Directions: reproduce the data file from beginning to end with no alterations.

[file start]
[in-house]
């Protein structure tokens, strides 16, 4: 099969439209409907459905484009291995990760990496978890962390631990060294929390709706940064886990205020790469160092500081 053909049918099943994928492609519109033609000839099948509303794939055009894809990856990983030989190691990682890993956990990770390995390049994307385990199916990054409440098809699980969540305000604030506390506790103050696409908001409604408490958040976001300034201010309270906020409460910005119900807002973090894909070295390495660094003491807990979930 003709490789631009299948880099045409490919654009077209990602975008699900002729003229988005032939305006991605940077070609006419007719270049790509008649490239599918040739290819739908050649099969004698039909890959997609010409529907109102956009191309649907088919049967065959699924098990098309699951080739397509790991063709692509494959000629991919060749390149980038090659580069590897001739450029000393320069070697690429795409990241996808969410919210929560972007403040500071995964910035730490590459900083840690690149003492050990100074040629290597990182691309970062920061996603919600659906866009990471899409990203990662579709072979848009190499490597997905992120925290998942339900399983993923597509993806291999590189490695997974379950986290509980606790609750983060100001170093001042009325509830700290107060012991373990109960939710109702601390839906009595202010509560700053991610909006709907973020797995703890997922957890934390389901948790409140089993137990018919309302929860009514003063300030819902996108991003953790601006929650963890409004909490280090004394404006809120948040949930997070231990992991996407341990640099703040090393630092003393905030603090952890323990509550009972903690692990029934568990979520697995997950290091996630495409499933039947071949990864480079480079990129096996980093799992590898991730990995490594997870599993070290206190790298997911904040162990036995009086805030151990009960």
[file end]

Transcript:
[in-house]
């Protein structure tokens, strides 16, 4: 099969439209409907459905484009291995990760990496978890962390631990060294929390709706940064886990205020790469160092500081 053909049918099943994928492609519109033609000839099948509303794939055009894809990856990983030989190691990682890993956990990770390995390049994307385990199916990054409440098809699980969540305000604030506390506790103050696409908001409604408490958040976001300034201010309270906020409460910005119900807002973090894909070295390495660094003491807990979930 003709490789631009299948880099045409490919654009077209990602975008699900002729003229988005032939305006991605940077070609006419007719270049790509008649490239599918040739290819739908050649099969004698039909890959997609010409529907109102956009191309649907088919049967065959699924098990098309699951080739397509790991063709692509494959000629991919060749390149980038090659580069590897001739450029000393320069070697690429795409990241996808969410919210929560972007403040500071995964910035730490590459900083840690690149003492050990100074040629290597990182691309970062920061996603919600659906866009990471899409990203990662579709072979848009190499490597997905992120925290998942339900399983993923597509993806291999590189490695997974379950986290509980606790609750983060100001170093001042009325509830700290107060012991373990109960939710109702601390839906009595202010509560700053991610909006709907973020797995703890997922957890934390389901948790409140089993137990018919309302929860009514003063300030819902996108991003953790601006929650963890409004909490280090004394404006809120948040949930997070231990992991996407341990640099703040090393630092003393905030603090952890323990509550009972903690692990029934568990979520697995997950290091996630495409499933039947071949990864480079480079990129096996980093799992590898991730990995490594997870599993070290206190790298997911904040162990036995009086805030151990009960």